Sleep apnea and hypertension--what a mess!
Stradling J., Davies RJ.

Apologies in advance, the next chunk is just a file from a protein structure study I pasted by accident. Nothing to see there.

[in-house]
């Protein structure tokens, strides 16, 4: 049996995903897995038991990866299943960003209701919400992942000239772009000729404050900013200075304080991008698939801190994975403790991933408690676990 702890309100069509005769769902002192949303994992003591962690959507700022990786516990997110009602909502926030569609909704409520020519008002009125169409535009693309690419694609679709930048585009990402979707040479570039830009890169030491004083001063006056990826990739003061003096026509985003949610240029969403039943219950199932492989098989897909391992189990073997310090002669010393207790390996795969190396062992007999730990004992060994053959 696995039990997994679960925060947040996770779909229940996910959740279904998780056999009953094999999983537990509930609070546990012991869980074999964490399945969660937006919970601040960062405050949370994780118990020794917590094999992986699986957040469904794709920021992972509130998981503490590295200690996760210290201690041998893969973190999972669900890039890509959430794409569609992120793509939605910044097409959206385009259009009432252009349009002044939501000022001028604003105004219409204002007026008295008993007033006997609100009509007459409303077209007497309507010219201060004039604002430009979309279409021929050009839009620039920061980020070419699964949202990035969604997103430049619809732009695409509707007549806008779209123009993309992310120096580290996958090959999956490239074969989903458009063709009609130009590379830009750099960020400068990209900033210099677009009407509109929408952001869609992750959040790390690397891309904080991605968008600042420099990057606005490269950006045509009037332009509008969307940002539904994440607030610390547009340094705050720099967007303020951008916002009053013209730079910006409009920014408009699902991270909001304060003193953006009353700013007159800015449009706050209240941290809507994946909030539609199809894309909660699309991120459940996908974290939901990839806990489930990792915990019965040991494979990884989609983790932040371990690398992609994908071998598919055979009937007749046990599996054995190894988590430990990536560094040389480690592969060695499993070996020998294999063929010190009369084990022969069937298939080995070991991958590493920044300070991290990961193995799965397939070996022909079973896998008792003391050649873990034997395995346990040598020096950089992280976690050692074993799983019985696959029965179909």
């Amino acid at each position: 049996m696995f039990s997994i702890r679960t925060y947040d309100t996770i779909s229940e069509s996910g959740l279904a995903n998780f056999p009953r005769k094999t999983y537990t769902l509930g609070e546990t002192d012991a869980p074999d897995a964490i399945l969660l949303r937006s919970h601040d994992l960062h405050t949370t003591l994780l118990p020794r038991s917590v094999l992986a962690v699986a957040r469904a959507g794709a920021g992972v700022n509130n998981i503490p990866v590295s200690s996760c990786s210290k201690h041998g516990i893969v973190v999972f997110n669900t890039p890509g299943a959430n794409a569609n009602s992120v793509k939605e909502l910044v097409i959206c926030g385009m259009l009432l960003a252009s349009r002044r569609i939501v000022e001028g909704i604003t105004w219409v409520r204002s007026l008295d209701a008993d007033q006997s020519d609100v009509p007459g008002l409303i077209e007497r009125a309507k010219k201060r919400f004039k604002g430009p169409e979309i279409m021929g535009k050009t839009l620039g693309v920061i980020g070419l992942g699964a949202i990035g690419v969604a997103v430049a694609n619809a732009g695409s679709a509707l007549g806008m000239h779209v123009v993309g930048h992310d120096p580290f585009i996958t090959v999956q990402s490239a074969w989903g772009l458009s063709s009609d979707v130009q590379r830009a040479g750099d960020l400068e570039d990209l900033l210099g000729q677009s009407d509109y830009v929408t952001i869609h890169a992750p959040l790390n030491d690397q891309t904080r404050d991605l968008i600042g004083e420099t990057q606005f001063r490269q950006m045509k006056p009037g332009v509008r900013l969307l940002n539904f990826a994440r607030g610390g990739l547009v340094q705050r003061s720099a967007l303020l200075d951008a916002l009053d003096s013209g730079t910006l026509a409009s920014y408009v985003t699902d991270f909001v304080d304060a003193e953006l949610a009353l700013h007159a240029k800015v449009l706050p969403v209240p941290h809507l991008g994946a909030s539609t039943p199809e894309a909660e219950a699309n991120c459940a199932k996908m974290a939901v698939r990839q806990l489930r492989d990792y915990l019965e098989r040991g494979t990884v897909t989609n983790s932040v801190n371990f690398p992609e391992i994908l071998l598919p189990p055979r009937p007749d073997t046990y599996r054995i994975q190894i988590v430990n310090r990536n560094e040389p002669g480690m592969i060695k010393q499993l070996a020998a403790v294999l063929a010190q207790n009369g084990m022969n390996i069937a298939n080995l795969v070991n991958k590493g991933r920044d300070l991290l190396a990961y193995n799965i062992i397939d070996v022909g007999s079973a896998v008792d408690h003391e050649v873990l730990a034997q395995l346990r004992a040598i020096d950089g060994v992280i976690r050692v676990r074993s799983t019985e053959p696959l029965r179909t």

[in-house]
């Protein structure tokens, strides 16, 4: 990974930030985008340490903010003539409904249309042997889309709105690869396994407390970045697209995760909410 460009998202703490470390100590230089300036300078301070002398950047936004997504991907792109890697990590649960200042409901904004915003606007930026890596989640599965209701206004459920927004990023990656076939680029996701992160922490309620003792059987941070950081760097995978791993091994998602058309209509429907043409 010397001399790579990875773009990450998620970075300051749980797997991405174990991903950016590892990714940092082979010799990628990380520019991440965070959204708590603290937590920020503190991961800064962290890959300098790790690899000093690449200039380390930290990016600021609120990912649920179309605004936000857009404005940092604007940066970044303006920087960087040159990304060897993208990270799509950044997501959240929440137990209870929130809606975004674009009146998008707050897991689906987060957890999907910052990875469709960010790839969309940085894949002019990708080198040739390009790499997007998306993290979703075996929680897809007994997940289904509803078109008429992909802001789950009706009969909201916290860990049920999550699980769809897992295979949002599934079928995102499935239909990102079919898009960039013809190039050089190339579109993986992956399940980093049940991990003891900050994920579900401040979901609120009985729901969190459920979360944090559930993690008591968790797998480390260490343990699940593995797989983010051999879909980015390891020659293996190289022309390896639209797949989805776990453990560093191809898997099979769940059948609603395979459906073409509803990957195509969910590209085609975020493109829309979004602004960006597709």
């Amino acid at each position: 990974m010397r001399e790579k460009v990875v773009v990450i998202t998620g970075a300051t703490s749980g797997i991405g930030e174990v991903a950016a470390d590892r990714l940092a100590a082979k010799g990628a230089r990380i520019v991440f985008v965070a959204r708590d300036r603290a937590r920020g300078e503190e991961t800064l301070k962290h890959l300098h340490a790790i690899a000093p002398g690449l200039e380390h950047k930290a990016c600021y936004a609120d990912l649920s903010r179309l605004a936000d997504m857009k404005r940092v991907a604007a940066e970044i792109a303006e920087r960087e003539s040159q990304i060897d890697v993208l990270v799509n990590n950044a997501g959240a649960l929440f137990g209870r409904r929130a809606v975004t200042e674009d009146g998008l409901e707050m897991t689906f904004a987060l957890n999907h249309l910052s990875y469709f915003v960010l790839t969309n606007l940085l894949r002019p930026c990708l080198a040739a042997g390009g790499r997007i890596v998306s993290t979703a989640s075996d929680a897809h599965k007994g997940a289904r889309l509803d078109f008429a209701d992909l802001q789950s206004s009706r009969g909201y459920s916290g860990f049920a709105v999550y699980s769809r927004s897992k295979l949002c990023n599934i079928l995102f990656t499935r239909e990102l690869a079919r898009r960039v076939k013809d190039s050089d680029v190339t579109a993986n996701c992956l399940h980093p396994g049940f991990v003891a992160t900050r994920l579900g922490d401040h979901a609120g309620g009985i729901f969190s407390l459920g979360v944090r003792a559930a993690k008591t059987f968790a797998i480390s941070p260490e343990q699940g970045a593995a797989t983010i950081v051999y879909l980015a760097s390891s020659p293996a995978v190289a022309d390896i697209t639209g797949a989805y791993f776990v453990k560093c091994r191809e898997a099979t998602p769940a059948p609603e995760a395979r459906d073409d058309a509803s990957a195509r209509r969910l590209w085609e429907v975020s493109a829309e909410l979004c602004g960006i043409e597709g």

It is unarguable that obstructive sleep apnea (OSA) causes pulsatile hypertension during sleep, but whether there is significant carryover of hypertension into waking hours is far from clear. It is perhaps more useful to consider whether OSA is related to the consequences of hypertension (e.g. stroke), since both nocturnal and daytime hypertension could be responsible for these. Furthermore, the effects of nasal continuous positive airway pressure (CPAP) on hypertension (or its consequences) must be assessed by randomized controlled studies, in exactly the same way as trials on hypotensive drugs would be carried out, before treatment is prescribed for OSA in the absence of any daytime symptoms.